Wednesday (Day 407) was another absolutely gorgeous early spring day. I cannot believe spring has come so early this year, but I’ll take these pretty blue skied days. It helps that it’s not so bitter cold anymore. (Isn’t sad that I, Southern girl that I am, no longer find mid-30s to 40 degree weather all that cold???)

P and I decided to take a long hike through the woods that afternoon. About two hours before sunset, we took off. I wasn’t feeling the greatest as I was sleep deprived and dehydrated, so I figured it wouldn’t be that long of a walk. We were gone for two hours, and I have two regrets: 1) that we didn’t bring a leash for our cute little Maggles, and 2) that I didn’t bring my camera. Since I assumed we wouldn’t be exploring any new parts of the mountain (which it is, I will no longer call this mountain a hill, no sir), I didn’t grab either.

After about 45 minutes, we decided to turn into a part of the forest where neither of us has hiked in the past. It was beautiful. Vibrant green piney trees, soft mossy grass. It was like a scene from a movie. But the strange part was I kept getting strong whiffs of something very chemical, like paint thinner or something. I mentioned it to P, and he thought it might be from some of the plants in the area. We were walking into the wind, though, so we eventually decided it was probably coming from somewhere else.

Before we knew it, we had managed to lose the trail and were no longer on stable ground (fallen trees, paths cuts by a dried up stream, holes covered with leaves and other debris). Needless to say, I started getting nervous, especially when Mags almost fell in a few holes! Somehow, we found ourselves in a fenced-in area of farmland butted up against a road. I was pretty sure I recognized the road and the area, so we decided to keep going in the same direction.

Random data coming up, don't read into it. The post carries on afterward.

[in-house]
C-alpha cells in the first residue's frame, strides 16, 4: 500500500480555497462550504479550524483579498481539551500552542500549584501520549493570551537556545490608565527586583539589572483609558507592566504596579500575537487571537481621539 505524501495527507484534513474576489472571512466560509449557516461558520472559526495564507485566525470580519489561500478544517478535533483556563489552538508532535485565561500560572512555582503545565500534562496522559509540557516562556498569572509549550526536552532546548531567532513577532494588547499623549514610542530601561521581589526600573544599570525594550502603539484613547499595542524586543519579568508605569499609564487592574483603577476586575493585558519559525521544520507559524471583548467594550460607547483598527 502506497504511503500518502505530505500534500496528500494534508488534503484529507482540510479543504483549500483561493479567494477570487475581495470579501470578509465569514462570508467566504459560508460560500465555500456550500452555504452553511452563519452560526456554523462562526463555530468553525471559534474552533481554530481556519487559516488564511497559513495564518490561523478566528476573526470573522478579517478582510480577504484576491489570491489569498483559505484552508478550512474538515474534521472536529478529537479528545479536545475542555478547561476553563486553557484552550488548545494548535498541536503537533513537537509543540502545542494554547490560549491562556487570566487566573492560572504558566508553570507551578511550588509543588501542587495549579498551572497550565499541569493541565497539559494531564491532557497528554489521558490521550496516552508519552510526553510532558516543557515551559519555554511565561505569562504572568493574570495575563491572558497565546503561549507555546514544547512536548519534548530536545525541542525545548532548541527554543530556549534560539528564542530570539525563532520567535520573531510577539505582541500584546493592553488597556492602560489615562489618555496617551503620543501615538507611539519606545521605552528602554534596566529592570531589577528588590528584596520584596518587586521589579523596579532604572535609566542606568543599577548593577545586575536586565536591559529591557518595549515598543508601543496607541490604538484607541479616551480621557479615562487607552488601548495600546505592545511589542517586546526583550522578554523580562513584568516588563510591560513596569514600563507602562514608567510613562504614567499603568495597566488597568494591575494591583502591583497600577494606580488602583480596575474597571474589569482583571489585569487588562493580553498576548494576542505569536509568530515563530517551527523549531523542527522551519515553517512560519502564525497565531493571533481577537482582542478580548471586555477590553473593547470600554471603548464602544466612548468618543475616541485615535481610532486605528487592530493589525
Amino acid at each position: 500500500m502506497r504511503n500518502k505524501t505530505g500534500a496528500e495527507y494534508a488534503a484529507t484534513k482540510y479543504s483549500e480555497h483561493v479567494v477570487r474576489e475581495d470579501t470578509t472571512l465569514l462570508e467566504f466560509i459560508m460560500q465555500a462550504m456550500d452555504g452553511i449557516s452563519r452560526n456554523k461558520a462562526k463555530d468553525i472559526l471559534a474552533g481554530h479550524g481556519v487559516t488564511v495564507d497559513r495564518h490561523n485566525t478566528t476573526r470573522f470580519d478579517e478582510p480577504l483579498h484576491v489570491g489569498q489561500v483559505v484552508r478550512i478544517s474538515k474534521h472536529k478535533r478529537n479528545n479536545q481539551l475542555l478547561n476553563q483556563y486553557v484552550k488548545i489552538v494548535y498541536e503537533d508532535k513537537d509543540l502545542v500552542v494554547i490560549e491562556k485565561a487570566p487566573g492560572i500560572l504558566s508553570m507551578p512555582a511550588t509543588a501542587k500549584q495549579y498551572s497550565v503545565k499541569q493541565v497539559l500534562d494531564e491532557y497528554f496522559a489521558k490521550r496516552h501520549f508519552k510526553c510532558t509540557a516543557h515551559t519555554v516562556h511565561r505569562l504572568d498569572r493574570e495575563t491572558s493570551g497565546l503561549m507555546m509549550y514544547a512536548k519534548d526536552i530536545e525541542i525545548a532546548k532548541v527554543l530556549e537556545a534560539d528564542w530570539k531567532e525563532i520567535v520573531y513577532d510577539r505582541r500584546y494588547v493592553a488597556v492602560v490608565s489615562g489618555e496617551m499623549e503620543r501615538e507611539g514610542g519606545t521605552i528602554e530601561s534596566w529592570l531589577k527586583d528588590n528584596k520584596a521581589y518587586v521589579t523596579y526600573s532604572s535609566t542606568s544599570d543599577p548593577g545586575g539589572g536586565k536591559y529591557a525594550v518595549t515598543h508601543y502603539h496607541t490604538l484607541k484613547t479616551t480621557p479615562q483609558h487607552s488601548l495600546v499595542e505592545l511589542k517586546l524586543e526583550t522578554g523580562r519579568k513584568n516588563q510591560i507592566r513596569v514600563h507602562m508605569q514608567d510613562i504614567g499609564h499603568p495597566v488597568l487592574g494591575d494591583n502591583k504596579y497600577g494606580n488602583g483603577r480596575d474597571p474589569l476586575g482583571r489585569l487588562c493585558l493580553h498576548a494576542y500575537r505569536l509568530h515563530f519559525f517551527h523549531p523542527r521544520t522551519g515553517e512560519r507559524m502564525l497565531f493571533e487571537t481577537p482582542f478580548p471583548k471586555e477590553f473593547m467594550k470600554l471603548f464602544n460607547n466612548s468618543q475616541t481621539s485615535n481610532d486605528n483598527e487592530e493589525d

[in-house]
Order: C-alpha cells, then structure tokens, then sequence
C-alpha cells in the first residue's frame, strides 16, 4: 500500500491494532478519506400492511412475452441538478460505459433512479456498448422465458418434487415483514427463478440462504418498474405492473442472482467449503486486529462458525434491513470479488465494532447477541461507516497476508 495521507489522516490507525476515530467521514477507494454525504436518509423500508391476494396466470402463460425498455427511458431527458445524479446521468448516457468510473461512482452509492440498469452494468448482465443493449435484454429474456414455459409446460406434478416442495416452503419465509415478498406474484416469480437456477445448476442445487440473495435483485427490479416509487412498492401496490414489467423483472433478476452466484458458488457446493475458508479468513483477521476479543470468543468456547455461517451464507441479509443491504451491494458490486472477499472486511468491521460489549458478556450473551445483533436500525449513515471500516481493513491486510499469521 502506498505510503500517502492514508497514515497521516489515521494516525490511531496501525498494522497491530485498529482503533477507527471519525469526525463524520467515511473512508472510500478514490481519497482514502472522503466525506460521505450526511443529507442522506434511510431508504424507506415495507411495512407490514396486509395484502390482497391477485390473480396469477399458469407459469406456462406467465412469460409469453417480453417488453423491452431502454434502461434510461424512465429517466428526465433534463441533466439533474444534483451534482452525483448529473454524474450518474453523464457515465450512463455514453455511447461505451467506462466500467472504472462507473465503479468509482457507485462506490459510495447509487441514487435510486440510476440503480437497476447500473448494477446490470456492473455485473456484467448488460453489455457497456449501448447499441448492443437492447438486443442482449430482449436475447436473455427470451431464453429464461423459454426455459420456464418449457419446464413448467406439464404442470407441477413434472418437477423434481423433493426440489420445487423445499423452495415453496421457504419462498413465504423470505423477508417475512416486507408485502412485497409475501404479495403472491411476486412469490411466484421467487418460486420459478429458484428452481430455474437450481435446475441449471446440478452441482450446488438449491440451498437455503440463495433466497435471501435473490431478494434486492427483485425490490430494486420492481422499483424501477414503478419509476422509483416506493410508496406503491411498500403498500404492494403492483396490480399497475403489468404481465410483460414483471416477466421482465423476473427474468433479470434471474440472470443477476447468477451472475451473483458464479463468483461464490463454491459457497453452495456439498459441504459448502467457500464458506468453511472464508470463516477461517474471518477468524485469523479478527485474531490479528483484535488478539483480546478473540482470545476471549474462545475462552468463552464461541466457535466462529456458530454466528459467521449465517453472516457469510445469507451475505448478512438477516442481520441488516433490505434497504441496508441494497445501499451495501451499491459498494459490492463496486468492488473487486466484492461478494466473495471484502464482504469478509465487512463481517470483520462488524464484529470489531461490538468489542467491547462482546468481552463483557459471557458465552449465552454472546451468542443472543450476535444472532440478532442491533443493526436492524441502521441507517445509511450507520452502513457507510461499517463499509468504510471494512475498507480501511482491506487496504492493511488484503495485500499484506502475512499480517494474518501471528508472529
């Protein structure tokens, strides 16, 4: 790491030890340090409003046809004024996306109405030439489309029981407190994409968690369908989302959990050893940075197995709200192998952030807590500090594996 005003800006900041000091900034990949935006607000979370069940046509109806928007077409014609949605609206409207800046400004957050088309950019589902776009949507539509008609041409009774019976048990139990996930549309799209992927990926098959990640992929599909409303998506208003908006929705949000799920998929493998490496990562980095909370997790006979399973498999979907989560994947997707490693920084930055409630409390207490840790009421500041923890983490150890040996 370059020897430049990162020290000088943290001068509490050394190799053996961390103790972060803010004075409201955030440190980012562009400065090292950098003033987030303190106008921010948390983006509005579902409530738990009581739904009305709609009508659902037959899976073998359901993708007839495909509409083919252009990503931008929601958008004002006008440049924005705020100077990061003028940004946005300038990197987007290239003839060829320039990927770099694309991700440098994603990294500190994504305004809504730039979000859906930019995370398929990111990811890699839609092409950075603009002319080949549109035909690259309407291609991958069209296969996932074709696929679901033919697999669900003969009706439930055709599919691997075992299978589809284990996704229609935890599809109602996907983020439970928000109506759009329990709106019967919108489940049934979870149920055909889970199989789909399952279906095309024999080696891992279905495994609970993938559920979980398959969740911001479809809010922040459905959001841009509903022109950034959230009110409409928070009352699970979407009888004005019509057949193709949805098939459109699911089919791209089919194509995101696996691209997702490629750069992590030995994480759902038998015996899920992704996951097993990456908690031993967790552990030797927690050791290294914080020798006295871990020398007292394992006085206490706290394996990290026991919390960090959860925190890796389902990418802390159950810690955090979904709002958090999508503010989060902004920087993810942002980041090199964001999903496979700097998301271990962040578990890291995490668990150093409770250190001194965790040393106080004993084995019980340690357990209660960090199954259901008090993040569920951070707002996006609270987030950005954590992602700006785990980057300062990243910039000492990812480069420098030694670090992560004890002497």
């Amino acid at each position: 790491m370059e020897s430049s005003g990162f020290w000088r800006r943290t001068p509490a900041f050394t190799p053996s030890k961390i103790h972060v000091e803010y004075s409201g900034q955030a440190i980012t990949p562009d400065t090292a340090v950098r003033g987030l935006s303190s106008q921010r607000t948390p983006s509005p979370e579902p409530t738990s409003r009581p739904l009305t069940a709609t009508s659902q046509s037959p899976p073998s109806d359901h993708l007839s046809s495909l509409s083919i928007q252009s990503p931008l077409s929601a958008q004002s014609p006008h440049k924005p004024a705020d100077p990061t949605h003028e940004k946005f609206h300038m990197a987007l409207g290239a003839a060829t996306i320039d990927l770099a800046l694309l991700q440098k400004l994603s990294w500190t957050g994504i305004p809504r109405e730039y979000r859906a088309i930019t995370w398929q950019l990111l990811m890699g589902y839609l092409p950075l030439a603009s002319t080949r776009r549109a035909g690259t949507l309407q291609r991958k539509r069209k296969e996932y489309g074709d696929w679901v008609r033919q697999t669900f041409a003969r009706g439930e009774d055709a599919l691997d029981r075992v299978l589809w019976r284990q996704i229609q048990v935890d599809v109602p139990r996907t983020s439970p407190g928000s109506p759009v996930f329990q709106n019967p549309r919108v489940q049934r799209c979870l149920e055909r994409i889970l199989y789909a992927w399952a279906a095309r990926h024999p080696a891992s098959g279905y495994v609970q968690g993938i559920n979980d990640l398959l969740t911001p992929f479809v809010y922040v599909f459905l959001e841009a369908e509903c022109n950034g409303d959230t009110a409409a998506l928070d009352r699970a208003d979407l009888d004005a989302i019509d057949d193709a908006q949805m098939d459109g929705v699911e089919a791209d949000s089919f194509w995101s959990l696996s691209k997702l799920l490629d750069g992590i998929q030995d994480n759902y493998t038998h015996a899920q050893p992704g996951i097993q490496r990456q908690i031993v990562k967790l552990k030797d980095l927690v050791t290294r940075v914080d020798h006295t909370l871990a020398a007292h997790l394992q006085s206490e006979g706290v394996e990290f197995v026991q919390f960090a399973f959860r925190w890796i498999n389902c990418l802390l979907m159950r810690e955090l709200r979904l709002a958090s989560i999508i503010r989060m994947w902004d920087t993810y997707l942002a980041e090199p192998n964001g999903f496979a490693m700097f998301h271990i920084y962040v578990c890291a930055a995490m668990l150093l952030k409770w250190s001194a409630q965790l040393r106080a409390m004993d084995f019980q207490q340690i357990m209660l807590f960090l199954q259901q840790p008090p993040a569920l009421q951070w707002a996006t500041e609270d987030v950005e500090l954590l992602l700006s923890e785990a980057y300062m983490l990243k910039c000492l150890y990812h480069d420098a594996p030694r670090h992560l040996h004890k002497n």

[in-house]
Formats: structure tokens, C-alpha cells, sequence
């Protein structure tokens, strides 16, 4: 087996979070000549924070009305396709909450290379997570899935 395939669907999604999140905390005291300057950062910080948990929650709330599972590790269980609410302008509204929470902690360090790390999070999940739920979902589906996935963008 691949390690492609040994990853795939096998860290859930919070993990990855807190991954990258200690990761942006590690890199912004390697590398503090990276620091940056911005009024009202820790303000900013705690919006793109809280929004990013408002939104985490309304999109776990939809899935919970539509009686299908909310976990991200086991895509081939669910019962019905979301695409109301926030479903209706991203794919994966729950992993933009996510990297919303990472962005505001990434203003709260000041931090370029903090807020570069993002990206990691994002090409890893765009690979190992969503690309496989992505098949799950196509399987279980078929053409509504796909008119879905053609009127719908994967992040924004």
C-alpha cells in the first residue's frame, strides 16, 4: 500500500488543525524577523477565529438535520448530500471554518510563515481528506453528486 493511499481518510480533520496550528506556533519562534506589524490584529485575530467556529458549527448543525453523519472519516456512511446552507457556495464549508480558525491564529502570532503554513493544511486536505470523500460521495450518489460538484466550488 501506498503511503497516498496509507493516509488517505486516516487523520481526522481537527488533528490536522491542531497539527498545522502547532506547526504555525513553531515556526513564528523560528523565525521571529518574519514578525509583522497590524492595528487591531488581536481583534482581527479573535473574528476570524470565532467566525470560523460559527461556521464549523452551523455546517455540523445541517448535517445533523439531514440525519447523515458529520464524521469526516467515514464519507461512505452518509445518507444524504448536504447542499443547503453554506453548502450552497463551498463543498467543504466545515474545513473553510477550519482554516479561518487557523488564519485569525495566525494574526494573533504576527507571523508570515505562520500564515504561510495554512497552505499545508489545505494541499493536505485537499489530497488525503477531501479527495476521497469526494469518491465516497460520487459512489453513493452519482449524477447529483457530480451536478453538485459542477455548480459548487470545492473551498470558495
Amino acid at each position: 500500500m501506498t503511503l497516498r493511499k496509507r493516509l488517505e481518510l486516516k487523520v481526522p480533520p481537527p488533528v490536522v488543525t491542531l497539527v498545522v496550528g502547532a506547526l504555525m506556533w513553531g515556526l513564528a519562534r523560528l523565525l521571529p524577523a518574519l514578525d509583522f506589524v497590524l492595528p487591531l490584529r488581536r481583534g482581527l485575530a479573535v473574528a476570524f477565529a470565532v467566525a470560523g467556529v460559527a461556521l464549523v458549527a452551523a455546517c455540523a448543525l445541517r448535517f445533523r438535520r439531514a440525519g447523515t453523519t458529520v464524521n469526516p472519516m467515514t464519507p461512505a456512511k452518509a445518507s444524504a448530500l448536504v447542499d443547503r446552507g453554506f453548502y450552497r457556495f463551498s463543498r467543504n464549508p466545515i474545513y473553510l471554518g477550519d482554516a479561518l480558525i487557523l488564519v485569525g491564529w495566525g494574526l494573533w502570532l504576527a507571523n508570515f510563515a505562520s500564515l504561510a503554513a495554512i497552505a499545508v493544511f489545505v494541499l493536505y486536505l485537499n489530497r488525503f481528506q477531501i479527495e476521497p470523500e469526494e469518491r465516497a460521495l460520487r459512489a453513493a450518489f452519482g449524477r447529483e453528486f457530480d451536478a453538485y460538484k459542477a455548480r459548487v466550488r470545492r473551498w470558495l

Upon climbing the fence (btw, Korean fences, not as sturdy as those we’re used to seeing in the States), we were immediately faced with a burned down building. The debris was everywhere. You can imagine why I wish we’d grabbed a leash for little miss curious.

We started walking in the direction of home and found ourselves completely surrounded by an entire burned down village (apparenly, it wasn’t just one building), and, I kid you not, a legit scary sweatshop. We found the source of that smell back in the woods: It was coming from this factory.

This factory was what you’d imagine every factory in Asia must be like, only worse. The building was huge, with tiny little windows that someone had ever so courteously shoved fans into. There was soot everywhere (likely from when the village had caught on fire). Dozens of Bongo trucks (Korean delivery trucks) were coming and going. And the smell. The whole neighborhood smelled incredibly strongly of paint thinner or something equally toxic.

Overall, it was really sad to see this side of Korea: a neighborhood where hundreds likely lost their homes and business, and a factory where who knows how many people are forced to work in unthinkable conditions.

What made the entire situation just plain odd is the scene we found less than 500 meters down the hill. Just beyond the roped off portion of the village was dozens of upscale furniture stores.

I wish I had brought my camera along, so we could really share the experience with you. I will likely drive back sometime, though, as I want to document what we saw. And for those wondering about Maggie — P ended up shoving her inside his hoodie, so her little head stuck out the neck hole with his, and he supported her butt through the hoodie pocket. She was like a swaddled baby in a carrier, and was really quite happy to be there. I think we were all pretty nervous to be in that neighborhood and then walking near a busy road (four lanes of traffic on both sides, plus construction, once we got out of that neighborhood).

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